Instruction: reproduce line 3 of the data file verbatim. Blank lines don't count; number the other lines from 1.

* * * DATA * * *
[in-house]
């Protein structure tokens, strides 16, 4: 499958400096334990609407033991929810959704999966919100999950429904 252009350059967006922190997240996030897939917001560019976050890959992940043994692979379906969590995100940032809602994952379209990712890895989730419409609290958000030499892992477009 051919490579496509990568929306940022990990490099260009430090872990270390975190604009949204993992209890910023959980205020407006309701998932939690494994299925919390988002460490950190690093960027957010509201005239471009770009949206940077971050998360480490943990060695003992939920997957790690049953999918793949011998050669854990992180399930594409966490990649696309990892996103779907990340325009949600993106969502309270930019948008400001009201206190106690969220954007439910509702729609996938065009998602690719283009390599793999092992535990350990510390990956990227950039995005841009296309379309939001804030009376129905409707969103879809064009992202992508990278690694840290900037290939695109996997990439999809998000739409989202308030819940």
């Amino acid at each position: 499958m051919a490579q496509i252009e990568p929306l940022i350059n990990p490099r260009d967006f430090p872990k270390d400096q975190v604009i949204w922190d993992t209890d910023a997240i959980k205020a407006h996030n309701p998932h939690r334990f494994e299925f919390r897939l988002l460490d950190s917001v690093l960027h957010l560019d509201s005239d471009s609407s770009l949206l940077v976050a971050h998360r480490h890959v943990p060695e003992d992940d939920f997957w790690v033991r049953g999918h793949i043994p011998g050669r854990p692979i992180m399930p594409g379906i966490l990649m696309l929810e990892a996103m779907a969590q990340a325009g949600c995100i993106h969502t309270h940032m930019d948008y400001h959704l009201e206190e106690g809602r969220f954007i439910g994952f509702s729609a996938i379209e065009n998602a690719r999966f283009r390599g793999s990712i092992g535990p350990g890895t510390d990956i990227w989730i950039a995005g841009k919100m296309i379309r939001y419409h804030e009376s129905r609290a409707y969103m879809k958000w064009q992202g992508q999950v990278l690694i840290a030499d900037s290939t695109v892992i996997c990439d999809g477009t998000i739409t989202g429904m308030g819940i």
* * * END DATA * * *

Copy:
């Amino acid at each position: 499958m051919a490579q496509i252009e990568p929306l940022i350059n990990p490099r260009d967006f430090p872990k270390d400096q975190v604009i949204w922190d993992t209890d910023a997240i959980k205020a407006h996030n309701p998932h939690r334990f494994e299925f919390r897939l988002l460490d950190s917001v690093l960027h957010l560019d509201s005239d471009s609407s770009l949206l940077v976050a971050h998360r480490h890959v943990p060695e003992d992940d939920f997957w790690v033991r049953g999918h793949i043994p011998g050669r854990p692979i992180m399930p594409g379906i966490l990649m696309l929810e990892a996103m779907a969590q990340a325009g949600c995100i993106h969502t309270h940032m930019d948008y400001h959704l009201e206190e106690g809602r969220f954007i439910g994952f509702s729609a996938i379209e065009n998602a690719r999966f283009r390599g793999s990712i092992g535990p350990g890895t510390d990956i990227w989730i950039a995005g841009k919100m296309i379309r939001y419409h804030e009376s129905r609290a409707y969103m879809k958000w064009q992202g992508q999950v990278l690694i840290a030499d900037s290939t695109v892992i996997c990439d999809g477009t998000i739409t989202g429904m308030g819940i």